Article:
The stalemate costs the under-nourished and disease-plagued people of Iraq dearly. More than three fifths of them - some 14 million souls - rely on the program for daily necessities. Over the weekend, experts from the 15 members of the Council, presided over by Germany, met to iron out the details. They were aided by Deputy Secretary-General Louise Fréchette, Benon Sevan, Executive Director of the OIP, UN Legal Counsel Hans Corell and Under-Secretary-General for Humanitarian Affairs Kenzo Oshima.

Negroponte reiterated Washington's mantra that the United States "will ensure that Iraq's natural resources, including its oil, are used entirely for the benefit of the Iraqi people". But Annan did not sound convinced when he exhorted the USA and the United Kingdom in the letter he delivered last week to the Security Council:

"The primary responsibility for ensuring that the Iraqi population is provided with adequate medicine, health supplies, foodstuffs and materials and supplies for essential civilian needs will rest with the authority exercising effective control in the country ... (But) without in any way assuming or diminishing that ultimate responsibility, we, in the United Nations, will do whatever we can to help."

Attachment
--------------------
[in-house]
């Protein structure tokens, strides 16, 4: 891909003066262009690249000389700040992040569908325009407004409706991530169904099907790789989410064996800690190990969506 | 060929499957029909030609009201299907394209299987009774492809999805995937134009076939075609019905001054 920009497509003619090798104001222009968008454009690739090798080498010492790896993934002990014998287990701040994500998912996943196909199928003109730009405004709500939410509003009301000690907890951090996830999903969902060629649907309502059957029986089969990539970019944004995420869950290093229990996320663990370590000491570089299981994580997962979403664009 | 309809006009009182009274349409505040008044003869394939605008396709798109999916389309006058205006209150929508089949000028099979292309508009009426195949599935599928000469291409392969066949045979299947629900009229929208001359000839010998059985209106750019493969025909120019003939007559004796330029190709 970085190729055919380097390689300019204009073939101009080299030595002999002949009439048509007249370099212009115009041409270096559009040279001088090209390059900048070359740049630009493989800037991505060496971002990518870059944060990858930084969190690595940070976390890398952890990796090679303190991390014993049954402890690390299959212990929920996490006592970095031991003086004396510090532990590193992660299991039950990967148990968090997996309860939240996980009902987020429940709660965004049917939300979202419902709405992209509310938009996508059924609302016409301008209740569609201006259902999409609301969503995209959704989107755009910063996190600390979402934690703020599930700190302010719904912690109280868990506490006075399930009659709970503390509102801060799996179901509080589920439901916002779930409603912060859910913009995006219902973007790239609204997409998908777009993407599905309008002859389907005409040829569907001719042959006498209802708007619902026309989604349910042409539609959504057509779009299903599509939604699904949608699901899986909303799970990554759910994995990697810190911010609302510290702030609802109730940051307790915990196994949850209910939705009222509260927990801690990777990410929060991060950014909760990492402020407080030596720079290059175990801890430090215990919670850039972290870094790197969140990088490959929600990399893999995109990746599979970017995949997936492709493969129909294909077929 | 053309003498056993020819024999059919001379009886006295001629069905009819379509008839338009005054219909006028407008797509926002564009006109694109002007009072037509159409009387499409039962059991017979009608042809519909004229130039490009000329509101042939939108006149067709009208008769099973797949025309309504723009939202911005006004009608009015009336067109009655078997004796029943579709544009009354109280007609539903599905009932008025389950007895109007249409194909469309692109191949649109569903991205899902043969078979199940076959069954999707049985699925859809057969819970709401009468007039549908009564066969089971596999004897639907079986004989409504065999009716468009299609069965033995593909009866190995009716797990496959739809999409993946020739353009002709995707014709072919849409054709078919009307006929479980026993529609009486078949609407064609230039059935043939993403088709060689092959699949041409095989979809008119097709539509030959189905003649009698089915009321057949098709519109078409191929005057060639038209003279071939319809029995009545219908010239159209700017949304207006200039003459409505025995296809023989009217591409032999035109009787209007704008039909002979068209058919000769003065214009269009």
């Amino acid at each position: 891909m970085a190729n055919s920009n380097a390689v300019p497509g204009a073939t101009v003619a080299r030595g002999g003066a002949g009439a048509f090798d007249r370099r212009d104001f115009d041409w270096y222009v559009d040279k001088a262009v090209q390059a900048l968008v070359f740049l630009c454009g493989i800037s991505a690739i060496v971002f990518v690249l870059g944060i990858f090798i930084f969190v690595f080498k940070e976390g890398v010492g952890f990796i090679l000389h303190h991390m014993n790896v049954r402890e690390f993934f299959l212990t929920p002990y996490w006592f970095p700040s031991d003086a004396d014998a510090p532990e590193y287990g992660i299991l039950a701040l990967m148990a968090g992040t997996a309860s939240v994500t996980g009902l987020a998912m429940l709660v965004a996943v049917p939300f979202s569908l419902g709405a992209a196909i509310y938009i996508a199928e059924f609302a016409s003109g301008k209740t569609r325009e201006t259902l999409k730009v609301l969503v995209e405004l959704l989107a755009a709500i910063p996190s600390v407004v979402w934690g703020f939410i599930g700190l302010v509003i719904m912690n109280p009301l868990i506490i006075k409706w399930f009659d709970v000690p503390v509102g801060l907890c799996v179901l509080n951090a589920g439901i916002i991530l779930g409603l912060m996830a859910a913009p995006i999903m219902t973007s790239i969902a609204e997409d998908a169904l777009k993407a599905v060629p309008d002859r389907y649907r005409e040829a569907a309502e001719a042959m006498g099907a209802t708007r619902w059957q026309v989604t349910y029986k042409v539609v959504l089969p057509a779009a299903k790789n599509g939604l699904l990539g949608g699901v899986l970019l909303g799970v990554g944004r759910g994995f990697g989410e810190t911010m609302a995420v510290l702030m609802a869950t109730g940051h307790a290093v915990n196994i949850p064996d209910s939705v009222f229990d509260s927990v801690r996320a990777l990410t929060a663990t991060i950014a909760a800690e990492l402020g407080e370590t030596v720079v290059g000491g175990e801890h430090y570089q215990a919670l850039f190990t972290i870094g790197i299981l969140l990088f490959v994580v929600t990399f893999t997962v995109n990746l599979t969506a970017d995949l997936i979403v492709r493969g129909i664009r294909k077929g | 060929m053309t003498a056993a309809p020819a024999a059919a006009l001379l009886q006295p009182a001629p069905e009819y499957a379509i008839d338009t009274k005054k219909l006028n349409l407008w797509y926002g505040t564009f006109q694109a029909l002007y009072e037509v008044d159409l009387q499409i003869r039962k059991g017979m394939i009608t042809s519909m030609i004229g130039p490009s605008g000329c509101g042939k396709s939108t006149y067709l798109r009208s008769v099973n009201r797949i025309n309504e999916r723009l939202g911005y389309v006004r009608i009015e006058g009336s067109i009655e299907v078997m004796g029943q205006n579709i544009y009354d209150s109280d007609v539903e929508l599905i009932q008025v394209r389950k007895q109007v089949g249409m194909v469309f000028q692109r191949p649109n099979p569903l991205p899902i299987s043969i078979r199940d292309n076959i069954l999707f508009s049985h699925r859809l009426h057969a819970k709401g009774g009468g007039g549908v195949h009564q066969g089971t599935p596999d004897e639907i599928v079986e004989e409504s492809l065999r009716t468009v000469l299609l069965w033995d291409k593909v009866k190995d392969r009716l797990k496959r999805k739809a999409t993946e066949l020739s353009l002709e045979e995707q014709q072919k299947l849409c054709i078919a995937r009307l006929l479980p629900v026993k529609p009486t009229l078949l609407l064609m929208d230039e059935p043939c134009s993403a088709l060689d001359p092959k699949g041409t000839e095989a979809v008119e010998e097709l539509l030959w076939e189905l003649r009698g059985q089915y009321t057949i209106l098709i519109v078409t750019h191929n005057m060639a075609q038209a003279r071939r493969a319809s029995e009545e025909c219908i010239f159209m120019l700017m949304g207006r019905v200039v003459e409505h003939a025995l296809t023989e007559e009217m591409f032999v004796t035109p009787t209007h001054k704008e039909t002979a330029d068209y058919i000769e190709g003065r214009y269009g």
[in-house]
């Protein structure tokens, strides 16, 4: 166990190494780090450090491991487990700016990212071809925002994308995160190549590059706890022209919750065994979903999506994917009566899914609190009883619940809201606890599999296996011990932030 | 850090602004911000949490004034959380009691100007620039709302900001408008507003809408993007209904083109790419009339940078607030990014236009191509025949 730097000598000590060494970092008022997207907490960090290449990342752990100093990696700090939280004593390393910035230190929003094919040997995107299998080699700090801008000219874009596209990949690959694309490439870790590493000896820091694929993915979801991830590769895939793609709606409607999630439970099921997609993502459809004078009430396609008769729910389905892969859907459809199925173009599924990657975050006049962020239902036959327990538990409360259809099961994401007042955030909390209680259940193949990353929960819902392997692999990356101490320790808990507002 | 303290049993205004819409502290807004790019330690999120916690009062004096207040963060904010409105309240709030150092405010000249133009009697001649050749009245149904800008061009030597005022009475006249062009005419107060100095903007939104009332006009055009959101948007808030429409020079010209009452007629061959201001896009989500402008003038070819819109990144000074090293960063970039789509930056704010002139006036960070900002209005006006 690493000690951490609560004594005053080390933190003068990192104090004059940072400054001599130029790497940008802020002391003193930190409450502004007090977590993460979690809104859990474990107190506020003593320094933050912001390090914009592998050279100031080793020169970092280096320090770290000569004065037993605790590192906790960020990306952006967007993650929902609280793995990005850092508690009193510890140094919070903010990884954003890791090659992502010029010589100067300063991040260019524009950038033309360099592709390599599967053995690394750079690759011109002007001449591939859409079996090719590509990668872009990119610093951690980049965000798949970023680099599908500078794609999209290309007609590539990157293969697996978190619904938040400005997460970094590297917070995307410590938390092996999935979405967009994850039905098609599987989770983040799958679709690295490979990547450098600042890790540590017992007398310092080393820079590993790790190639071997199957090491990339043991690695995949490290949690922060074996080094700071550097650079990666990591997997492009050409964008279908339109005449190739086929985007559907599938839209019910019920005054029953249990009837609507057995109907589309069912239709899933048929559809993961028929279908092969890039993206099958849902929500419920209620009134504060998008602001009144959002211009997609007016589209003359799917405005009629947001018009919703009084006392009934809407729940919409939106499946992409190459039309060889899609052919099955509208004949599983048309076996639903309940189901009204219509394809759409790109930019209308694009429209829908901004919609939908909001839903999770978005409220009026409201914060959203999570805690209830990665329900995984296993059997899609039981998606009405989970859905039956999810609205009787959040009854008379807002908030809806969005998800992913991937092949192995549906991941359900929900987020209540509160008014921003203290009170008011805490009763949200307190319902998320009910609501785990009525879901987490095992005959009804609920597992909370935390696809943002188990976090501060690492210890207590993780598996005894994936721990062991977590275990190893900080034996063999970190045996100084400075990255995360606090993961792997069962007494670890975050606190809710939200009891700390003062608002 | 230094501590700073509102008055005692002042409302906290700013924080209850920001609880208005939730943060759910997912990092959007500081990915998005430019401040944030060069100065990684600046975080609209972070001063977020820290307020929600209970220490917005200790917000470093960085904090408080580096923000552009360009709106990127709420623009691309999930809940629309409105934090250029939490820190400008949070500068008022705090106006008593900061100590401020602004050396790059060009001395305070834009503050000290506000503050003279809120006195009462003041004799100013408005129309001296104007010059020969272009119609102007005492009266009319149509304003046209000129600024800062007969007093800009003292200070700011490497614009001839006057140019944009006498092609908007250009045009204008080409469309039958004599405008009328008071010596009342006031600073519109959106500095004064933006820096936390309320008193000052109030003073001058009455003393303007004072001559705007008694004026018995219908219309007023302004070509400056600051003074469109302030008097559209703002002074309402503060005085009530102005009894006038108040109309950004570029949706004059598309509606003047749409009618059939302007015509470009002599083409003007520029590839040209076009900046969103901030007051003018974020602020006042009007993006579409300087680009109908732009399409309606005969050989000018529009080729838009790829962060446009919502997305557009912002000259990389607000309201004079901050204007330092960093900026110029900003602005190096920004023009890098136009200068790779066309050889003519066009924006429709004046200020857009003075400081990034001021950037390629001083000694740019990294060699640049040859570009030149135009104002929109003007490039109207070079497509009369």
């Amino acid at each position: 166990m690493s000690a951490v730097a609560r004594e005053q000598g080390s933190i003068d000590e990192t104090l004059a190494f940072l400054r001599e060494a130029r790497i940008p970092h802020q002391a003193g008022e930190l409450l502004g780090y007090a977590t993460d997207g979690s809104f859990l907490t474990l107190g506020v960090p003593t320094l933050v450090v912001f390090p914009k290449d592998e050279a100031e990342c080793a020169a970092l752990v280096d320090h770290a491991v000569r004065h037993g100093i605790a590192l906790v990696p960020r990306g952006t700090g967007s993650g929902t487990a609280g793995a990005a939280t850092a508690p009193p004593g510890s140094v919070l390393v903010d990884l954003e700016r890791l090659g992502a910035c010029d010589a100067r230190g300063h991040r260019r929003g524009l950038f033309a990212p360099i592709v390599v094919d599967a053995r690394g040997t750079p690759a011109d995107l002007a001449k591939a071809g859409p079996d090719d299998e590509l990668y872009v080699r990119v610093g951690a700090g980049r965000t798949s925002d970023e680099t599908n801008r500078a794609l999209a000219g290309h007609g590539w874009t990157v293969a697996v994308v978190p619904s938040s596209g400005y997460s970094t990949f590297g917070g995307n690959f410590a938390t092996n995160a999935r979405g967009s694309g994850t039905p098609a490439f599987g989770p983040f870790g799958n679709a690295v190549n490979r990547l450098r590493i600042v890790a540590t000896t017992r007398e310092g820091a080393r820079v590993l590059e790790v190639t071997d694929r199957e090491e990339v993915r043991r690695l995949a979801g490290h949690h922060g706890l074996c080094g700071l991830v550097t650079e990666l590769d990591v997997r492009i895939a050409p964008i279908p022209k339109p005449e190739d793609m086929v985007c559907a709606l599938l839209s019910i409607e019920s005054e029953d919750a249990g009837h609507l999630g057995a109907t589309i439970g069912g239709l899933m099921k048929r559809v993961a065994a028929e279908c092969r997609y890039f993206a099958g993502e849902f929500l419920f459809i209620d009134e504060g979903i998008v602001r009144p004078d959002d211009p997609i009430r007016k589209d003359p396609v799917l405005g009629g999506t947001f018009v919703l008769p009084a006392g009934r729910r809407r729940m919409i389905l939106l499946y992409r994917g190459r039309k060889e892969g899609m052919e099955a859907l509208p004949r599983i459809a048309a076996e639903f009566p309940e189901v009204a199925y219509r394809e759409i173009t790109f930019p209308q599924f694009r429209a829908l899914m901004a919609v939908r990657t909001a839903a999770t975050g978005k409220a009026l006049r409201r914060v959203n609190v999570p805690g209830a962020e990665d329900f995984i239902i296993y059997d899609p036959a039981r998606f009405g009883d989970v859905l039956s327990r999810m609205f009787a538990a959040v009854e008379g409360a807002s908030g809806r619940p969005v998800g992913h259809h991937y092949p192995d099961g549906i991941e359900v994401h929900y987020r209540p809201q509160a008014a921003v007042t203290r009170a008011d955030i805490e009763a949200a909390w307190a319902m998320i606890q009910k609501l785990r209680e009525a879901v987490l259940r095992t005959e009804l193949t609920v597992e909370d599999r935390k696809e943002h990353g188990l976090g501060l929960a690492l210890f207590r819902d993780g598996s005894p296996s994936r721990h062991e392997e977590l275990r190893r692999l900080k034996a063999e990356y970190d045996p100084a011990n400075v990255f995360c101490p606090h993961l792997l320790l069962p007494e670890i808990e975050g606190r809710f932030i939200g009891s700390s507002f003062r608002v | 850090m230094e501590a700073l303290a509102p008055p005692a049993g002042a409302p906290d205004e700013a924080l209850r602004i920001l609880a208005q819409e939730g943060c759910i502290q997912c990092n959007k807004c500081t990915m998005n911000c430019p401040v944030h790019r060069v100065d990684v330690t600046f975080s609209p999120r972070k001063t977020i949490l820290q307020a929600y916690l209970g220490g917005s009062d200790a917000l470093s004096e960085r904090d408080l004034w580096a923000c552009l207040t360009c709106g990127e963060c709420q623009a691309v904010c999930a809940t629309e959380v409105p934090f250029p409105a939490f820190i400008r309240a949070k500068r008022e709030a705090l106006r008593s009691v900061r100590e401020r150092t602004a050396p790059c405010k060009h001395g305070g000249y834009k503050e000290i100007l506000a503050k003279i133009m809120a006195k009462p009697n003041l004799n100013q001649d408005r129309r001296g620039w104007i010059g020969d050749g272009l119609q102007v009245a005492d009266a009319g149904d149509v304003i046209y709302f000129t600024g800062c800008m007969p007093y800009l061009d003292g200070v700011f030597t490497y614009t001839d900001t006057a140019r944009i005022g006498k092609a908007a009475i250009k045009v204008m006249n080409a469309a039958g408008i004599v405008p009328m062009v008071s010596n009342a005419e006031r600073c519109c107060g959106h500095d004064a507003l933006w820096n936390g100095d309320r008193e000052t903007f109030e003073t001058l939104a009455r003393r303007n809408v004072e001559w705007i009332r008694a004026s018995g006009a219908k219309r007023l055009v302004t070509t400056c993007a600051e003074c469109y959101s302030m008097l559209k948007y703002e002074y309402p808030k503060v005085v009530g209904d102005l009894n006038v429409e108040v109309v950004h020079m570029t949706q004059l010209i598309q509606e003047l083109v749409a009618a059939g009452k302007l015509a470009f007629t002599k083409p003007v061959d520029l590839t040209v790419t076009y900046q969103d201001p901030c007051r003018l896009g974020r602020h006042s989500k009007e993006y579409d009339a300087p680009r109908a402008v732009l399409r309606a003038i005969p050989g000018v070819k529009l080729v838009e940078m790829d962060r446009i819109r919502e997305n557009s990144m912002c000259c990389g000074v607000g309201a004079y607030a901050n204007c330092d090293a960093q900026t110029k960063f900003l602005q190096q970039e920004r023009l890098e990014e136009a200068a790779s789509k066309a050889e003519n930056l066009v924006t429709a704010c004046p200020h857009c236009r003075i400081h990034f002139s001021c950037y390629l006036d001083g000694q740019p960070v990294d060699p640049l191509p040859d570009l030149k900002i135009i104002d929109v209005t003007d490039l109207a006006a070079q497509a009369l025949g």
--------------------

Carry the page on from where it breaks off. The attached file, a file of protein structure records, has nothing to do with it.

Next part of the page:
Thus, continues Annan's missive, money in the U.N. account, originally earmarked for equipment and infrastructure, would be diverted to purchase food and medicine "on a reimbursable basis". Who would reimburse the fund he left unsaid. Nor did he limit the newfangled "interim" oil-for-food regime in time.

Whatever the outcome of the recent tussle, the U.N. would still have to rely on the Iraqi government to distribute goods and provide services in the southern and central parts of this California-sized polity. The United Nations' own staff has been withdrawn upon the commencement of hostilities. Annan already conceded that "the Iraqi State Oil Marketing Organization should be allowed to continue to retain ... the authority to conclude oil contracts with national purchasers".